Some Standards Context

shipping.jpg

It’s no secret that logistics are what drives the global economy. By logistics, I mean goods traveling from Point A to Point B cheaply and quickly.

The first shipping container that went from a truck, to a ship, and back to a train/truck at the destination port was in 1956.

This spawned a huge industry. There were dozens of different containers in the US and they were all incompatible with each other. Towards the end of the 1960’s, standardization discussions took place and the first ISO spec for a standardized shipping container (Isotainer) were ready for publication in 1970.

There’s a good article on the ISO’s website about the Isotainer [pdf]

It’s been over 30 years – yet there are still people who refuse to conform to the standard. The Isotainer has a 90% adoption rate, and it took a hell of a long time to get.

So, when I see ranting and raving about Web Standards and specifications, I just think to myself it will all get better in due time. We’re working in a very young industry.

Advertisements

Includes on Restricted Servers

Web Developers using a server that has any type of server-side scripting available, such as ASP.net, PHP, Cold Fusion, Perl, or even measley ol’ SSI developing and maintaining a large website can be made easier with server side includes.

Here’s a quick reference:

How can developers still have a reduced workload on servers that do not have any of this technology available?

I have two techniques that are still leaps and bounds ahead of the ‘copy/paste the header onto every file’ method.

Method one: JavaScript includes

Just plant your header’s HTML code into a file with a .js extension:

Method two: Dreamweaver MX 2004 Templates

To be honest, I never really used this feature until DWMX2k4. It works pretty well – but there is the downside that you must use Dreamweaver.

More about Dreamweaver’s templating abilities can be seen at these links:

If you make a really nice template you can encourage others to make modify pages created with the template with [Macromedia Contribute].

NOTE: I’ve made the switch to serving out the docs on this site as application/xhtml+xml – there’s a good chance I didn’t catch all of the errors. If you find one, please contact me.

More Readability Tricks

This is a useful trick for making large amounts of data easier on the eye.

The bad code:

bc.

ID Name
1. Michael Moore
2. Rush Limbaugh
3. Bill O’Reilly

The bad output:

ID Name
1 Michael Moore
2 Rush Limbaugh
3 Bill O’Reilly
4 Matt Drudge
5 Al Gore
6 John Ashcroft

The good code:

bc. /* begin stylesheet.css */
/* our CSS classes: even and odd */
.even { background: #eee; }
.odd { background: #fff; }
/* end stylesheet.css */

ID Name
1. Michael Moore
2. Rush Limbaugh
3. Bill O’Reilly
4. Matt Drudge
5. Al Gore
6. John Ashcroft

The good output:

{background:#eee} ID Name
1 Michael Moore
{background:#eee} 2 Rush Limbaugh
3 Bill O’Reilly
{background:#eee} 4 Matt Drudge
5 Al Gore
{background:#eee} 6 John Ashcroft

To be a little more advanced, let’s say we are working with data from a large database where we have to output 500 (15 records/page) records of political pundits/figures.

Aside from the pagination functions, we want to keep the table’s readability in-tact.

bc. /* this is pseudocode */
for(i = 1; i
{
if(i mod 2 == 0) { // i is even, apply the ‘even’ CSS class }
else { // i is odd, apply the ‘odd’ css class }
}

I know the code is a little sloppy, but you get the point. The alternating row color effect is very possible and fairly easy to implement. Also – for those of you who don’t know, the ‘mod’ operand finds the remainder after division. It’s a ’%’ in pascal-based languages, and usually MOD in lesser languages like VB/ASP and Cold Fusion.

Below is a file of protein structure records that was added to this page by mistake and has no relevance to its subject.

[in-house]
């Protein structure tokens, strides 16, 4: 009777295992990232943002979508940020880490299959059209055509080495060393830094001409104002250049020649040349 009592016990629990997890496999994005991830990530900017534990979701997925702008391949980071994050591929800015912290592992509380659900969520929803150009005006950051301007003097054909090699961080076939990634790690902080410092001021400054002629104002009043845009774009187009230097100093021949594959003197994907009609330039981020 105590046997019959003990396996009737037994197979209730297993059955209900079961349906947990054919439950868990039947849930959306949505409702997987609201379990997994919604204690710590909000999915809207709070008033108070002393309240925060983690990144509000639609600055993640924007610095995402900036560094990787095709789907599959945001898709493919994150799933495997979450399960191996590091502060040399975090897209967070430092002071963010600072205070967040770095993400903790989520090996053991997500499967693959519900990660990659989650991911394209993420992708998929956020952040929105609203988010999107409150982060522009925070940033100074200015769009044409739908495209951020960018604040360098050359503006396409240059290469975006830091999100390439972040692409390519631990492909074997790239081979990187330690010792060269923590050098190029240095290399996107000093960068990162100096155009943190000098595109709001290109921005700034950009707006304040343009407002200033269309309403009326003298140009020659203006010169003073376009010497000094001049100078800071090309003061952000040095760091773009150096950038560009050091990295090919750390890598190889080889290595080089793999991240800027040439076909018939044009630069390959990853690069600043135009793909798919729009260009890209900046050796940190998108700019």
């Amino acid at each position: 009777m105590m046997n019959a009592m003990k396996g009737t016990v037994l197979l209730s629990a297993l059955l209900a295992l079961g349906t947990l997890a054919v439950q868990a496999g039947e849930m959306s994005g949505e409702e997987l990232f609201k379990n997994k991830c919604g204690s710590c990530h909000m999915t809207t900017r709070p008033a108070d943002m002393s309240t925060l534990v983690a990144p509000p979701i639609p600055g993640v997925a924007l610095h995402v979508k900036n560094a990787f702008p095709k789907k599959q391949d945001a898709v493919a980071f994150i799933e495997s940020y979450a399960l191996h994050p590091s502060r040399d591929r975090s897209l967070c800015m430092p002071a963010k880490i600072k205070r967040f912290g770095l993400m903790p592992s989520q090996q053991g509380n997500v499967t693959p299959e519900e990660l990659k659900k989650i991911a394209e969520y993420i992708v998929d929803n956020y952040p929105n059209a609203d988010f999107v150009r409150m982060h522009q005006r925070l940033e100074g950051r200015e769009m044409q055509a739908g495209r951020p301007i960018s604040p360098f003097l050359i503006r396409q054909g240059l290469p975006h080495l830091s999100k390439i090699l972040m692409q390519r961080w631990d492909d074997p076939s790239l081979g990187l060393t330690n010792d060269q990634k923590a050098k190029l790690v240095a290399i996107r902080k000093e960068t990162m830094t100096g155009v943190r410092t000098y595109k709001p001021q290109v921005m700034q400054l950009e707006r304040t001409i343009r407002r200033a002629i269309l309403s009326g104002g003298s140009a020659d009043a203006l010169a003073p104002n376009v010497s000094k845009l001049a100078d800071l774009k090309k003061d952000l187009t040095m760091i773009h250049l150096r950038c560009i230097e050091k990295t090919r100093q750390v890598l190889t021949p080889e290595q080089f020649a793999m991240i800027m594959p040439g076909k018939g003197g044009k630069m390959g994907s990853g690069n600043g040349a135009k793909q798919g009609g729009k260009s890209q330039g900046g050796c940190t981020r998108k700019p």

Increasing Document Readability

Document readability is a huge part of a site’s overall usability.

The ‘bad’ text’s code (this assumes no CSS is modifying the parent elements):

bc.

Lorem ipsum dolor sit amet, consectetuer adipiscing elit. Nullam nisl diam, faucibus et, convallis nec, ullamcorper aliquet, nibh. Duis ullamcorper. Aenean ultricies mi non massa. Duis risus. Aliquam erat volutpat. Etiam faucibus aliquet odio. Proin vitae tellus id libero aliquet sagittis. Sed metus enim, sollicitudin vitae, tristique vitae, consectetuer non, nunc. In hendrerit, lectus nec sollicitudin pulvinar, diam massa posuere lectus, at scelerisque justo risus suscipit lorem. Vivamus sit amet neque. Donec non leo ut elit fermentum feugiat. Curabitur a mi.

Lorem ipsum dolor sit amet, consectetuer adipiscing elit. Nullam nisl diam, faucibus et, convallis nec, ullamcorper aliquet, nibh. Duis ullamcorper. Aenean ultricies mi non massa. Duis risus. Aliquam erat volutpat. Etiam faucibus aliquet odio. Proin vitae tellus id libero aliquet sagittis. Sed metus enim, sollicitudin vitae, tristique vitae, consectetuer non, nunc. In hendrerit, lectus nec sollicitudin pulvinar, diam massa posuere lectus, at scelerisque justo risus suscipit lorem. Vivamus sit amet neque. Donec non leo ut elit fermentum feugiat. Curabitur a mi.

A quick fix in the line-height of an element is all you need to make your document more readable.

Here’s the good code:

bc.

Lorem ipsum dolor sit amet, consectetuer adipiscing elit. Nullam nisl diam, faucibus et, convallis nec, ullamcorper aliquet, nibh. Duis ullamcorper. Aenean ultricies mi non massa. Duis risus. Aliquam erat volutpat. Etiam faucibus aliquet odio. Proin vitae tellus id libero aliquet sagittis. Sed metus enim, sollicitudin vitae, tristique vitae, consectetuer non, nunc. In hendrerit, lectus nec sollicitudin pulvinar, diam massa posuere lectus, at scelerisque justo risus suscipit lorem. Vivamus sit amet neque. Donec non leo ut elit fermentum feugiat. Curabitur a mi.

And the result:

Lorem ipsum dolor sit amet, consectetuer adipiscing elit. Nullam nisl diam, faucibus et, convallis nec, ullamcorper aliquet, nibh. Duis ullamcorper. Aenean ultricies mi non massa. Duis risus. Aliquam erat volutpat. Etiam faucibus aliquet odio. Proin vitae tellus id libero aliquet sagittis. Sed metus enim, sollicitudin vitae, tristique vitae, consectetuer non, nunc. In hendrerit, lectus nec sollicitudin pulvinar, diam massa posuere lectus, at scelerisque justo risus suscipit lorem. Vivamus sit amet neque. Donec non leo ut elit fermentum feugiat. Curabitur a mi.

It’s amazing what effect changing the line-height has on a the eyes. In the examples, I’m using the measurement of ems but you can use whatever unit of measure you prefer.

When you’re feeling more comfortable with CSS, you can use the [shorthand font selectors for your documents].

Downsides of this technique? It clearly takes up more screen real estate, just like changing the line-height in your research paper that required 15 pages to 2.5 meant you had to type that much less.

The CSS Beginner